Navigating the boundaries of ancestral practices in a sectional title scheme

"A neighbour in my sectional title unit is very traditional, and has been hinting that he wants to hold a sacrificial slaughter at his home as an offering to his ancestral spirits. Although I have no objection to this, I am concerned as to whether this is allowed in a sectional title scheme as I think that there may be objections from other owners in the complex if he continues. Can he do this on his property in the complex?”

This is a complex question and has also been the topic of some intense debate between animal anti-cruelty activists and traditional groups for which animal slaughter forms a part of their culture and is seen as essential to their identity.

The South African Bill of Rights guarantees the right to freedom of religion. Included in this right has been recognised the right to slaughter animals as part of a religious ritual, with the Commission on the Rights of Culture and Religion confirming that communities should continue to slaughter animals as a religious and cultural practice, but under the guidelines of African ritual animal slaughter and that care be taken to consider the rights of other people who might be sensitive to the practice.

Following this statement by the Commission on the Rights of Culture and Religion, most Municipalities in South Africa proceeded to make provision for slaughtering in their by-laws, as well as the procedures that must be followed in obtaining consent to have a religious slaughter ritual in an urban area as well as how the remains of the animal after the ritual takes place, must be disposed of.

The question now is, whether such ritual slaughters can happen in sectional title schemes where people live in close proximity to each other and whether this can be allowed or forbidden by body corporates. 

In terms of the Prescribed Management Rules of a sectional title scheme, sectional title schemes are subject to all national and local legislation and by-laws.

A body corporate can therefore not ban the use of ritual slaughters within the scheme, as it is a Constitutional right, but they may change the rules of the scheme to provide for certain conditions that must be met before the ritual may take place within the scheme. These include but are not limited to:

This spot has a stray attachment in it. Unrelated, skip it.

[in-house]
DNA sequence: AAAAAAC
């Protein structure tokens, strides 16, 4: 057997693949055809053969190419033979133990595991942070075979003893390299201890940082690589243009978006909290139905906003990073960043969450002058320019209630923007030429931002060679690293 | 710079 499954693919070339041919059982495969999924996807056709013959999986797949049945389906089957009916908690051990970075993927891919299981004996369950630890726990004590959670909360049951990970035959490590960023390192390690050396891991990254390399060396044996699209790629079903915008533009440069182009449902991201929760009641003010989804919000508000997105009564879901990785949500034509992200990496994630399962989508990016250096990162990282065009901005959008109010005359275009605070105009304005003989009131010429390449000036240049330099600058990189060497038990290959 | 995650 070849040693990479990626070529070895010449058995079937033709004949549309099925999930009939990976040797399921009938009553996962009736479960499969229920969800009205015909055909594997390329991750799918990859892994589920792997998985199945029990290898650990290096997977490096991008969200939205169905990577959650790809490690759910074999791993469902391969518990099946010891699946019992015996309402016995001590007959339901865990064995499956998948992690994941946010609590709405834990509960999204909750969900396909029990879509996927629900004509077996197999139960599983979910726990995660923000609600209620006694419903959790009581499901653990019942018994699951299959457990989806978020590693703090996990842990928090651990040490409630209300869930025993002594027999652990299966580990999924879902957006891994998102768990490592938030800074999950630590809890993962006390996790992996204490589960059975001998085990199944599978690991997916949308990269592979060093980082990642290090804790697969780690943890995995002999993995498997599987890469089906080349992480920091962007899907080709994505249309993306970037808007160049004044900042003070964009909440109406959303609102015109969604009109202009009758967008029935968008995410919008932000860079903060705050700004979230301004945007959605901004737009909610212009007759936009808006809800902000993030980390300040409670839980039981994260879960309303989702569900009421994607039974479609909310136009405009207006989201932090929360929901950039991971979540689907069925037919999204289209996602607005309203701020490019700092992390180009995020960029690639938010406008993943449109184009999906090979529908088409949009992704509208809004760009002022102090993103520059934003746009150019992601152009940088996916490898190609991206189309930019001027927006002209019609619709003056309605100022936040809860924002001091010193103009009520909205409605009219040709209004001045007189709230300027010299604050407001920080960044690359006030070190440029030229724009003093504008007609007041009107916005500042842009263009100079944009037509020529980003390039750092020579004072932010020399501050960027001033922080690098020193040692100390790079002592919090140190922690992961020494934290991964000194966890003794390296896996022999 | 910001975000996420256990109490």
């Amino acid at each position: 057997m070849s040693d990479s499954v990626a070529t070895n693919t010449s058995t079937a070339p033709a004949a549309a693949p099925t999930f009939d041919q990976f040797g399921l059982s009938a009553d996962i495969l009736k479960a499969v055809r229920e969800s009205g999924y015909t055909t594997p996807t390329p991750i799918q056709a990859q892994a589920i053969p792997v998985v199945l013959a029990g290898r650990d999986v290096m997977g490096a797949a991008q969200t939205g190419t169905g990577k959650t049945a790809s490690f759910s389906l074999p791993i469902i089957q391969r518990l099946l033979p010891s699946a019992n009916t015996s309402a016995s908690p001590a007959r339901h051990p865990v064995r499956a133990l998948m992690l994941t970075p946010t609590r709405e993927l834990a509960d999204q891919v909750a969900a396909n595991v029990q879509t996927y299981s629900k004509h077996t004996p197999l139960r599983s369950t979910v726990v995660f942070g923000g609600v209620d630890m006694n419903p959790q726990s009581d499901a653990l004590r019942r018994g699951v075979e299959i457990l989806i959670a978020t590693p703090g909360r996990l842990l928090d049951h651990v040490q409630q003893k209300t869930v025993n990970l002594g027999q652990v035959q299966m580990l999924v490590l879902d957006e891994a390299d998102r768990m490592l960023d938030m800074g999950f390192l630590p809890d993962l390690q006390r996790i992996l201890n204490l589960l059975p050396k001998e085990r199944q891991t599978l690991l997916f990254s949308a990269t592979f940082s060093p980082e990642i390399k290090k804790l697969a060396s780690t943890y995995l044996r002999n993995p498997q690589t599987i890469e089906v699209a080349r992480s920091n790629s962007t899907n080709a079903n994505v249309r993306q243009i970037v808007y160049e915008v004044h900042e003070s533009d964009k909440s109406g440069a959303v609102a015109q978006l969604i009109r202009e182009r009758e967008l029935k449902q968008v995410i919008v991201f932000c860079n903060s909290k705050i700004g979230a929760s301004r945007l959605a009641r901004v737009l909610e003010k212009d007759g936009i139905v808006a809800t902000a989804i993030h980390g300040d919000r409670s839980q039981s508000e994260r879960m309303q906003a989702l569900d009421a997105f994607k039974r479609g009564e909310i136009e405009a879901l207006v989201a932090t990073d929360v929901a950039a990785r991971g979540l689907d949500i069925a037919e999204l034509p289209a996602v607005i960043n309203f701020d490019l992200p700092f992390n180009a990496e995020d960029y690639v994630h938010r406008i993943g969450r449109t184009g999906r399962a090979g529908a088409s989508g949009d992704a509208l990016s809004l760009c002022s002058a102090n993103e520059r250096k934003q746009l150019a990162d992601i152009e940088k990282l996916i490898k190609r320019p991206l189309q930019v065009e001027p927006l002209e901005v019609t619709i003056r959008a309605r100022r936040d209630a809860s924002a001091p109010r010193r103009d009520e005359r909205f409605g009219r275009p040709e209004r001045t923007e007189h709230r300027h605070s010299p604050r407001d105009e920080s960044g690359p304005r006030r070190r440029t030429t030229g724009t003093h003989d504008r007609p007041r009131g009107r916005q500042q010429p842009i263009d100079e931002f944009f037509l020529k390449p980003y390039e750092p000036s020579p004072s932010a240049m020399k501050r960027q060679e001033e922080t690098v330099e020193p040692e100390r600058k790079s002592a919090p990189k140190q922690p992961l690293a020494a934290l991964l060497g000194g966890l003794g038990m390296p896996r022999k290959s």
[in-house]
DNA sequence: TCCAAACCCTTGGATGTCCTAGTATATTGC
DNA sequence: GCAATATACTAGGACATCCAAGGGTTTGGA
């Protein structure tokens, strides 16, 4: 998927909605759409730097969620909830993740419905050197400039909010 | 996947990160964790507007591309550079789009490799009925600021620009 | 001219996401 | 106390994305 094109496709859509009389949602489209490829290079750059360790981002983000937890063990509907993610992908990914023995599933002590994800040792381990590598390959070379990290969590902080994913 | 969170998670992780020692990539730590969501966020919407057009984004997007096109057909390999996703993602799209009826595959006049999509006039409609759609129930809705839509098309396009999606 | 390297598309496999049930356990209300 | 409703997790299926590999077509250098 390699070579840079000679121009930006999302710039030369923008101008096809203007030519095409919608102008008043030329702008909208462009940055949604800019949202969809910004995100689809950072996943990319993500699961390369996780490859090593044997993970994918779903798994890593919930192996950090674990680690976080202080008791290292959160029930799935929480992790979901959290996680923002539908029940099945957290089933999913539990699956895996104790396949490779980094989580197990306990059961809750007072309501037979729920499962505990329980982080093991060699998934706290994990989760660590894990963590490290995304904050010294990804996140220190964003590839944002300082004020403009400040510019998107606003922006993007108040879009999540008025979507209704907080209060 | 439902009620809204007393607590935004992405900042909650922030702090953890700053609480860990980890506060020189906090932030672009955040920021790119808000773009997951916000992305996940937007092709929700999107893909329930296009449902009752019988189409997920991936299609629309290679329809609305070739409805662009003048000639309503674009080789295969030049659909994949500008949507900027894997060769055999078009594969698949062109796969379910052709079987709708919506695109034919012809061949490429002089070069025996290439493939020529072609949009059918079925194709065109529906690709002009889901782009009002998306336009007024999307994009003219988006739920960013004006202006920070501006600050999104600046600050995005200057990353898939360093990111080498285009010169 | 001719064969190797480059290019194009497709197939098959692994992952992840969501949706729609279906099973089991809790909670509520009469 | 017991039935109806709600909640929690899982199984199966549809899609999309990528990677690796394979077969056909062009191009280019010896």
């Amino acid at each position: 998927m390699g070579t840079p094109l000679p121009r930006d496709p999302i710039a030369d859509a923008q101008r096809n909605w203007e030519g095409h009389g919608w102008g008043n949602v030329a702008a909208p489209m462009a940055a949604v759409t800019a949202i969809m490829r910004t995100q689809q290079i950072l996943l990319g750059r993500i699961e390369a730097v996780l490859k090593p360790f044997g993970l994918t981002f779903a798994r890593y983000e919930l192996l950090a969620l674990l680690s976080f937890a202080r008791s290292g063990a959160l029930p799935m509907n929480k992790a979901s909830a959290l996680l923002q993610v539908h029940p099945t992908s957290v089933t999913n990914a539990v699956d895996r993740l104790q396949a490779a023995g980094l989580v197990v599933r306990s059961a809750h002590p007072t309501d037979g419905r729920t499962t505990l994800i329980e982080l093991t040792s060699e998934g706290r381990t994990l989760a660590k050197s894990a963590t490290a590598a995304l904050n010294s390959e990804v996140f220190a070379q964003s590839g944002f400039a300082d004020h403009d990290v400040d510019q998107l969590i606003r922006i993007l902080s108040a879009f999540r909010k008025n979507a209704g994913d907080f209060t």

• Prior notice to be given to the Trustees of the date and time of the slaughter as well as the type of the animal and the type of ritual to take place.
  • Proof that the owner obtained prior consent from the Local Municipality in terms of its by-laws. 
  • Notice from the Health Department that the necessary hygiene will be followed during the slaughter of the animal as well as afterwards.
  • Notice to all adjacent units of the date and time of the slaughter.

These changes to the rules will have to be approved by all owners and submitted to the Community Schemes Ombud for approval before it may be implemented in the scheme and who will have to ensure that the new rules comply with the law and are not discriminatory to any of the other owners in the scheme. 

It would therefore be advisable for your neighbour to approach your body corporate to ascertain if there are any such rules in place for sacrificial slaughter and if necessary, request such rules to be put in place before just continuing with the ritual.

Disclaimer: This article is the personal opinion/view of the author(s) and is not necessarily that of the firm. The content is provided for information only and should not be seen as an exact or complete exposition of the law. Accordingly, no reliance should be placed on the content for any reason whatsoever and no action should be taken on the basis thereof unless its application and accuracy has been confirmed by a legal advisor. The firm and author(s) cannot be held liable for any prejudice or damage resulting from action taken on the basis of this content without further written confirmation by the author(s). 

November 21, 2023
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